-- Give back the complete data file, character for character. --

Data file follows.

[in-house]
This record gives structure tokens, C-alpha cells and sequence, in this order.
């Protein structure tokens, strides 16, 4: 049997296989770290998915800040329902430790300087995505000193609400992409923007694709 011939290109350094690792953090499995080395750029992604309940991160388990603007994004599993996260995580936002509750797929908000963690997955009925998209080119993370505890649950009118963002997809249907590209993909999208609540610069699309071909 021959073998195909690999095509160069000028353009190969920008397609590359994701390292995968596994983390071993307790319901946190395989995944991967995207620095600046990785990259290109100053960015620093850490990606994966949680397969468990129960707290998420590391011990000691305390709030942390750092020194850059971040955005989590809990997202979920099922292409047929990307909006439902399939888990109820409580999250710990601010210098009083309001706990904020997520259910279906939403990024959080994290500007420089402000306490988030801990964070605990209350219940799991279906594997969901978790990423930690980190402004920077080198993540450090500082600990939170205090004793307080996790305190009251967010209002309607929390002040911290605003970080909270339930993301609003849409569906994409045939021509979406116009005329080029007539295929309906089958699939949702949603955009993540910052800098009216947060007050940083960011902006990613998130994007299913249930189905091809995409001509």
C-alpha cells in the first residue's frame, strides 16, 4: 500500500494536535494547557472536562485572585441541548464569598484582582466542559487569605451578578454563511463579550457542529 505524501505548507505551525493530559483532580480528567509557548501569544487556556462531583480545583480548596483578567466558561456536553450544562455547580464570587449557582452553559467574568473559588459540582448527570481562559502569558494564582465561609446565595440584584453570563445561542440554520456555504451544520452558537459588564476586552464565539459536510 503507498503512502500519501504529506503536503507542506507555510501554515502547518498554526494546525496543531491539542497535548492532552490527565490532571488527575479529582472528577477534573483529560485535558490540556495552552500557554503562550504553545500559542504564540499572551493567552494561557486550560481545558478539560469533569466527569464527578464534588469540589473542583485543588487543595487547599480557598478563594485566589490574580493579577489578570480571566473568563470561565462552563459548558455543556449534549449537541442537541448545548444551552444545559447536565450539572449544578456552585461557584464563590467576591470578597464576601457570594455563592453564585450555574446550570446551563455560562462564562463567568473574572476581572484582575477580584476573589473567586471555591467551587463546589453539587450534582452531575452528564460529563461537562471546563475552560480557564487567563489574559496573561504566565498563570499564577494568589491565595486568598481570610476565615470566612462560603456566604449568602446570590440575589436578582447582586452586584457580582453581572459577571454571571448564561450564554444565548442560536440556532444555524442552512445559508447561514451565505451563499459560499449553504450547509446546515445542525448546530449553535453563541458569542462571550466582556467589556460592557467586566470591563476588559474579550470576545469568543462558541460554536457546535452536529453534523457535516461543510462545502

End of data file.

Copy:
[in-house]
This record gives structure tokens, C-alpha cells and sequence, in this order.
């Protein structure tokens, strides 16, 4: 049997296989770290998915800040329902430790300087995505000193609400992409923007694709 011939290109350094690792953090499995080395750029992604309940991160388990603007994004599993996260995580936002509750797929908000963690997955009925998209080119993370505890649950009118963002997809249907590209993909999208609540610069699309071909 021959073998195909690999095509160069000028353009190969920008397609590359994701390292995968596994983390071993307790319901946190395989995944991967995207620095600046990785990259290109100053960015620093850490990606994966949680397969468990129960707290998420590391011990000691305390709030942390750092020194850059971040955005989590809990997202979920099922292409047929990307909006439902399939888990109820409580999250710990601010210098009083309001706990904020997520259910279906939403990024959080994290500007420089402000306490988030801990964070605990209350219940799991279906594997969901978790990423930690980190402004920077080198993540450090500082600990939170205090004793307080996790305190009251967010209002309607929390002040911290605003970080909270339930993301609003849409569906994409045939021509979406116009005329080029007539295929309906089958699939949702949603955009993540910052800098009216947060007050940083960011902006990613998130994007299913249930189905091809995409001509």
C-alpha cells in the first residue's frame, strides 16, 4: 500500500494536535494547557472536562485572585441541548464569598484582582466542559487569605451578578454563511463579550457542529 505524501505548507505551525493530559483532580480528567509557548501569544487556556462531583480545583480548596483578567466558561456536553450544562455547580464570587449557582452553559467574568473559588459540582448527570481562559502569558494564582465561609446565595440584584453570563445561542440554520456555504451544520452558537459588564476586552464565539459536510 503507498503512502500519501504529506503536503507542506507555510501554515502547518498554526494546525496543531491539542497535548492532552490527565490532571488527575479529582472528577477534573483529560485535558490540556495552552500557554503562550504553545500559542504564540499572551493567552494561557486550560481545558478539560469533569466527569464527578464534588469540589473542583485543588487543595487547599480557598478563594485566589490574580493579577489578570480571566473568563470561565462552563459548558455543556449534549449537541442537541448545548444551552444545559447536565450539572449544578456552585461557584464563590467576591470578597464576601457570594455563592453564585450555574446550570446551563455560562462564562463567568473574572476581572484582575477580584476573589473567586471555591467551587463546589453539587450534582452531575452528564460529563461537562471546563475552560480557564487567563489574559496573561504566565498563570499564577494568589491565595486568598481570610476565615470566612462560603456566604449568602446570590440575589436578582447582586452586584457580582453581572459577571454571571448564561450564554444565548442560536440556532444555524442552512445559508447561514451565505451563499459560499449553504450547509446546515445542525448546530449553535453563541458569542462571550466582556467589556460592557467586566470591563476588559474579550470576545469568543462558541460554536457546535452536529453534523457535516461543510462545502